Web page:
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Lines, Loops and Leaders Line / Leader Recipes, Loops, Splices, etc.

Thread: Line Help / Suggestions Reply to Thread
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Topic Review (Newest First)
08-26-2006 01:46 PM
pescaphile TeflonJones:
You may want to check your post again re: fast-action rods and presentation. It's still nonsense.
08-25-2006 09:19 PM
Zo2
Quote:
Originally Posted by teflon_jones
I didn't say they're primarily a dry fly line. I would just be much more likely to recommend one if the original poster fished dry flies much because a DT line is a much better dry fly line than a WF line is. Much better presentation IMHO.

And the fast action rod comment was definitely balderdash because I put the wrong type of line in it. It's corrected now.
Might want to have a look at the specs on the SA site. Of the the three Mastery lines that may apply here, the GPX, Trout and XPS, only the XPS has any difference in front taper between dt and wf. Even in the less expensive Air Cel range there is not enough difference in taper to substantially change anything at short range.

These lines are AFTMA (or whatever it's called now) and should weigh the same in dt or wf at 30', so, as far as the fast action rod comment goes, there should be no actual (note that I said "actual", not "perceived") difference in loading between the wf and dt until you get near the end of the wf's rear taper, which is generally in the neighborhood of 35-40'. After that point, the dt's extra mass will load the rod much deeper.

Re fast rods and close in loading: even the tip on a so called fast stiff rod such as the 590 or 690 TCR is soft enough that it will cast, as Harry Wilson of Scott used to say, "zero line"--- nothing but leader if need be.

DTs these days are so good and shoot so well that there is no reason they cannot be used in salt water.

Zo2
08-25-2006 07:23 PM
teflon_jones
Quote:
Originally Posted by pescaphile
Teflon Jones: I agree about WF lines being a bit better for distance, but why say double-taper lines are primarily a dry-fly line? That's pure unadulterated balderdash. And so is that fast-action rod comment.
I didn't say they're primarily a dry fly line. I would just be much more likely to recommend one if the original poster fished dry flies much because a DT line is a much better dry fly line than a WF line is. Much better presentation IMHO.

And the fast action rod comment was definitely balderdash because I put the wrong type of line in it. It's corrected now.
08-25-2006 02:13 PM
pescaphile I'd agree that most any DT or WF line will work. I'd go with the WF if distance is more important to you and with the DT if roll casting and line control are more important.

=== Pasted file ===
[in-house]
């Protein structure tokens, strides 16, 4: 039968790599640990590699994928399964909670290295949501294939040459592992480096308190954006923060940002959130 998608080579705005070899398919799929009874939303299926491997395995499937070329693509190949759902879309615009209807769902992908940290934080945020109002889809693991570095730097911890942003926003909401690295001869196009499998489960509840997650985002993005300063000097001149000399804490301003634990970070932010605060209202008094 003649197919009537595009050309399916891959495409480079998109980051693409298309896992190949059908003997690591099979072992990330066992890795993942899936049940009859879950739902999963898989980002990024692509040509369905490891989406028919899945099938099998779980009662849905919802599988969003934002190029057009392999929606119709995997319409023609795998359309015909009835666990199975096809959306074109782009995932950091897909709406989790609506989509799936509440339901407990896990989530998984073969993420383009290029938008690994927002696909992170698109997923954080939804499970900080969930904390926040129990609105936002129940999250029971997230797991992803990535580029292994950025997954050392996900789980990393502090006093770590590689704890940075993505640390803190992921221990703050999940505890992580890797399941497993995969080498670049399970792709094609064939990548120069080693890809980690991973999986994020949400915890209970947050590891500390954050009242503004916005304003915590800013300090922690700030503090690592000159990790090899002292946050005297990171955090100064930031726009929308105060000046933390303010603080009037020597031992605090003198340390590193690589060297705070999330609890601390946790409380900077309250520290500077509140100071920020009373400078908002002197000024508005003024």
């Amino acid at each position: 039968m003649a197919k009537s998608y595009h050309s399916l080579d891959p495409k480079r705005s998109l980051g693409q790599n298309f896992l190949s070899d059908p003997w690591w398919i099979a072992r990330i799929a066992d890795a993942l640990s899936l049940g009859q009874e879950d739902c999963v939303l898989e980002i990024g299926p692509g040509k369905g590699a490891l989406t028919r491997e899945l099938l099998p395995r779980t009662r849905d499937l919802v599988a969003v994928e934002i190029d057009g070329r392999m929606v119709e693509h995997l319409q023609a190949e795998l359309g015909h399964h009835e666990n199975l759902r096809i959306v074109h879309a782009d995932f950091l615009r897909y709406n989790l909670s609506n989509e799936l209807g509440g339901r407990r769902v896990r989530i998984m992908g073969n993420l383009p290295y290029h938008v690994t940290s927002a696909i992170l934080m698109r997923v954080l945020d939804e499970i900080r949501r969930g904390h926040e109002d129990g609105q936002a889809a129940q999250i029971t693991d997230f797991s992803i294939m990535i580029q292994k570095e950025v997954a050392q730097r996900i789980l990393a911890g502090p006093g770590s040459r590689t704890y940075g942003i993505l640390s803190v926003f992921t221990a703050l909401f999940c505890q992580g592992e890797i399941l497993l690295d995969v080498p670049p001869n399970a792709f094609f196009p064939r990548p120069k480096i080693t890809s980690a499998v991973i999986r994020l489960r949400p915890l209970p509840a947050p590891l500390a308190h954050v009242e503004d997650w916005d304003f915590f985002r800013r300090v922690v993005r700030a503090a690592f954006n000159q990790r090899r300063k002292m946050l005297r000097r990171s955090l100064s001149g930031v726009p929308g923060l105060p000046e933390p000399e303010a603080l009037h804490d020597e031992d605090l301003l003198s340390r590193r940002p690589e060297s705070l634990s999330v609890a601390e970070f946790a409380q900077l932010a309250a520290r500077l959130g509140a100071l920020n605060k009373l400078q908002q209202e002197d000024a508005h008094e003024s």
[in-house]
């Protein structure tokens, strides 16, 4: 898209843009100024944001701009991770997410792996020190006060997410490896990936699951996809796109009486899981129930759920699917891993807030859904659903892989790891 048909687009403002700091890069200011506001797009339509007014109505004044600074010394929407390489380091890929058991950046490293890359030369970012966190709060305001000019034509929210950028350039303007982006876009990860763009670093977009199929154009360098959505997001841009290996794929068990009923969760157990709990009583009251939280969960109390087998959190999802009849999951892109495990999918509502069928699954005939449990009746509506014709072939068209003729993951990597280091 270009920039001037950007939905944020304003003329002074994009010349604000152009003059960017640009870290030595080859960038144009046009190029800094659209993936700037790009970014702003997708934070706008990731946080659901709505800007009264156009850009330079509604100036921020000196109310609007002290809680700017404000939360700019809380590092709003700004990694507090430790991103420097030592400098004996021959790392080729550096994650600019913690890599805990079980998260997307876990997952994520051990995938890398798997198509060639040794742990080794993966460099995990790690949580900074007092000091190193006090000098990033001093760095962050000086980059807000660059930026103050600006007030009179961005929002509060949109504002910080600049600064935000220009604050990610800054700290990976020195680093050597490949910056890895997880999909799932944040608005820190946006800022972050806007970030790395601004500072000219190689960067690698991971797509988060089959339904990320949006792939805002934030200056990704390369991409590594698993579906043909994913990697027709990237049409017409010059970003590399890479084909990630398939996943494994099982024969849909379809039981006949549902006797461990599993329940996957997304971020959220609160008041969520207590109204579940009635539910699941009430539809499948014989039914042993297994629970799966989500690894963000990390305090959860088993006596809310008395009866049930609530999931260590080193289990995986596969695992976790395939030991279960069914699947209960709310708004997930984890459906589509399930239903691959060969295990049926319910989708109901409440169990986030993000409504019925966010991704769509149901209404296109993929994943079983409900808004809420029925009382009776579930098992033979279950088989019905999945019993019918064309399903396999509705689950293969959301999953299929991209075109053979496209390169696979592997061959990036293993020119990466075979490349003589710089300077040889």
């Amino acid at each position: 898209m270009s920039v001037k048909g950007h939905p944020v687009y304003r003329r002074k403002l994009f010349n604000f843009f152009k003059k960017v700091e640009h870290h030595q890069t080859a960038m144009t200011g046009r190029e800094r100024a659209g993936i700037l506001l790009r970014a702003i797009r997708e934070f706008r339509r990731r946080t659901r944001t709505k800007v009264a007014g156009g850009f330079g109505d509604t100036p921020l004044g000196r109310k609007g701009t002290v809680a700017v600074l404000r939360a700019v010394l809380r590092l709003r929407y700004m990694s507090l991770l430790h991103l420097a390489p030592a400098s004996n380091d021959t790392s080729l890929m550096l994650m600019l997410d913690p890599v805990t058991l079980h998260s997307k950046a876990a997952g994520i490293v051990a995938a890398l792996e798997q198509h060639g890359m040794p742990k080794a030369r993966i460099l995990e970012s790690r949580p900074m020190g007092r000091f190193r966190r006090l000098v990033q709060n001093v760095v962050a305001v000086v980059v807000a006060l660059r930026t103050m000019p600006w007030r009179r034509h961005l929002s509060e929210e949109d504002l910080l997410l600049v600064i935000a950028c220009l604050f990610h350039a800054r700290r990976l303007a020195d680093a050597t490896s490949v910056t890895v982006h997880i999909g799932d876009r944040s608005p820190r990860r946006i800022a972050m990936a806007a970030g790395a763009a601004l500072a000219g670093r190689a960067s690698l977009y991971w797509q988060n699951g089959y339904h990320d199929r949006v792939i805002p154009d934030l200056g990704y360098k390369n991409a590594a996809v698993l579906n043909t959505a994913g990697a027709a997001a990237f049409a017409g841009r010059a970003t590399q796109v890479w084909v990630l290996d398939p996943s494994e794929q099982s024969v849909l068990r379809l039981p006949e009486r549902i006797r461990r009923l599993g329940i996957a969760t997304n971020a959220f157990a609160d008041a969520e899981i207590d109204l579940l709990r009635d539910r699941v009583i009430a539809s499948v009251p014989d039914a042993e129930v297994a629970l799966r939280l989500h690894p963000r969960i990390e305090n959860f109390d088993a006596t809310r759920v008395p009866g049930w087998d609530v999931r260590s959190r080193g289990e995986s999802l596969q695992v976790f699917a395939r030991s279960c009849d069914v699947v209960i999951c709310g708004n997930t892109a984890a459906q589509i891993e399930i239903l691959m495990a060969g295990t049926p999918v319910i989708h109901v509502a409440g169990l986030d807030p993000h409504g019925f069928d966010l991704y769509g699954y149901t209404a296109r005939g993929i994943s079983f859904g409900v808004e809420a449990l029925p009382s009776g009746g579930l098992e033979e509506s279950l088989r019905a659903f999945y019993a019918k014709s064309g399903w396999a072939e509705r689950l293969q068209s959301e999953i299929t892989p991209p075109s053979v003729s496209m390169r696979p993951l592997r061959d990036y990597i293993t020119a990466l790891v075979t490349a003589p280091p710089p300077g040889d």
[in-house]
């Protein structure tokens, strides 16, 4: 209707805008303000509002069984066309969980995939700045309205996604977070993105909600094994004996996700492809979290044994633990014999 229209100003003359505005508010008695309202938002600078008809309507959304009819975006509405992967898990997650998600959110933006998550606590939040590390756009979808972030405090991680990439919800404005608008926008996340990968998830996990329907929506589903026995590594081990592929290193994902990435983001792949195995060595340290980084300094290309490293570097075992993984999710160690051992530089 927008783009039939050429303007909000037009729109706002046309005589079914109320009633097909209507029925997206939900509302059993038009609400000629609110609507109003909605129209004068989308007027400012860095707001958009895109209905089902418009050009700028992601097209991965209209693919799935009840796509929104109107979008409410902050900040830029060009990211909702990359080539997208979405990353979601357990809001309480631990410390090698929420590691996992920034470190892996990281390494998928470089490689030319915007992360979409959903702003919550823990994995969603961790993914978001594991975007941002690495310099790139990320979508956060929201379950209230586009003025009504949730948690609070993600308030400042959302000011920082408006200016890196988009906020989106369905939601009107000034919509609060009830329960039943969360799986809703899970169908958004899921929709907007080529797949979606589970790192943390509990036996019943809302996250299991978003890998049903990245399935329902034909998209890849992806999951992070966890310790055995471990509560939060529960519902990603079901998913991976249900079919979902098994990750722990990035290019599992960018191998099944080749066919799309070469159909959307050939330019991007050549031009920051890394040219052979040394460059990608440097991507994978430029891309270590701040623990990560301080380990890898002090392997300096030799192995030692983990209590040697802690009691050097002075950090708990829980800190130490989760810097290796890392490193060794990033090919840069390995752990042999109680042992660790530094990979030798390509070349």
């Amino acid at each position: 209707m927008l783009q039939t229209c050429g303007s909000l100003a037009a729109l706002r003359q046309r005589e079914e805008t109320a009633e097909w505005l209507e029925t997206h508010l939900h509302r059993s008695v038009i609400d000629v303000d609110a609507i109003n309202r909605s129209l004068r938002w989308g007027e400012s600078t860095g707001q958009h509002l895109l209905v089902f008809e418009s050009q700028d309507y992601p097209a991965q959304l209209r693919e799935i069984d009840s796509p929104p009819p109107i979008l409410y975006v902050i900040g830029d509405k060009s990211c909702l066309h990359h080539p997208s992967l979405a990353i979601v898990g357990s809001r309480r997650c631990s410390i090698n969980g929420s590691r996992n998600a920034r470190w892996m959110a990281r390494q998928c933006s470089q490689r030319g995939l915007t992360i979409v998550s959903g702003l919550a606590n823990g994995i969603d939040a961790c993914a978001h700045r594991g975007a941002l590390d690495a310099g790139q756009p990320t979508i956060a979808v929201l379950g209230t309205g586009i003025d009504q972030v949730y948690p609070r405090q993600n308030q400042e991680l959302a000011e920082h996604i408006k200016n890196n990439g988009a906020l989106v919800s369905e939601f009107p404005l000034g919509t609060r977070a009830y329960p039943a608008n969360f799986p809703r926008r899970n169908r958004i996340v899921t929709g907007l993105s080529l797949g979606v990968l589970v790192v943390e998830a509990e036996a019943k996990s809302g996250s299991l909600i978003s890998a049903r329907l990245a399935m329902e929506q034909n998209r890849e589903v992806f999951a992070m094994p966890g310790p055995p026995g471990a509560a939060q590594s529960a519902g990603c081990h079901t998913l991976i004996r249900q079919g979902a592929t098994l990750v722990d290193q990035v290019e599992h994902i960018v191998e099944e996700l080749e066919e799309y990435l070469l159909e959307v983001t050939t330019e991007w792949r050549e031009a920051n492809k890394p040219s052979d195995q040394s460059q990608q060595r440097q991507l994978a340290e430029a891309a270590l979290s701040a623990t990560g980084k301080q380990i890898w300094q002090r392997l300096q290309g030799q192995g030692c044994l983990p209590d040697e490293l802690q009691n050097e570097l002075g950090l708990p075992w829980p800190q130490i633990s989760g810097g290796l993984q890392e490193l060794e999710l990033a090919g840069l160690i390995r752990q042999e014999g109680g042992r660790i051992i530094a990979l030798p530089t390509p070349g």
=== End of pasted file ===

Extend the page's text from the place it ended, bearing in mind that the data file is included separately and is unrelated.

Teflon Jones: I agree about WF lines being a bit better for distance, but why say double-taper lines are primarily a dry-fly line? That's pure unadulterated balderdash. And so is that fast-action rod comment.
08-25-2006 01:25 PM
Zo2
depends

Depends what you mean by "I cast moderate to long distance.".....

Almost any wf or dt line will work. I would not get a bass line.

What's wrong with the line you have now?

Zo2
08-24-2006 07:48 PM
teflon_jones I'm a very big fan of the S.A. mastery series lines. I have 3 or 4 of them for freshwater fishing. A WF line is your best bet. Don't get one of those specialty lines like the expert distance or the bass taper because you need an all around line.

I would not get a double taper for a few reasons:
1. You don't fish dry flies much,
2. You list distance as something that's relatively important to you, and
3. You have a fast action rod which will harder to load with the DT line at short distances.
08-24-2006 12:25 AM
wadecalvin probobly you could go with a sa mastery series weight forward - or cortland 444 weight forward - or rio grand - sounds like the xxd is for stuff like distance competinions and you might give up some quality in another area of unintended concequences. or Hook and Hackle high floater- I've heard good things about all of these and as one guy said - weight forward is wieght forward.
08-13-2006 09:19 AM
Grn Highlander
Line Help / Suggestions

Hi,

I need help on the selection of a new (floating) fly line. I live in Nova Scotia in a rural area, and it is difficult to try multiple lines. I really don't want to get into purchasing multiple lines as a trial an error - any input would be appreciated.

This is for a fast action 6 weight, used for freshwater applications, some bass and trout. Most of the stuff I use is Size 8 - 14, sometimes a dropper, and foam flies (ants and such). On deadwaters / lakes, I cast moderate to long distance.

I have been looking at the Sci. Ang, they have a lot of lines :bass, expert distance, xps.

I don't do a lot of fine dry fly work, so am not really looking at the trout. The bass seems more like a shooting head, and if I do go for trout, it seems like it would have a splashdown that would be quite severe.

Anyone familiar with the Expert Distance ? They say it's good for longer ranges and larger flies, but no one really defines the terms.

Thanks.

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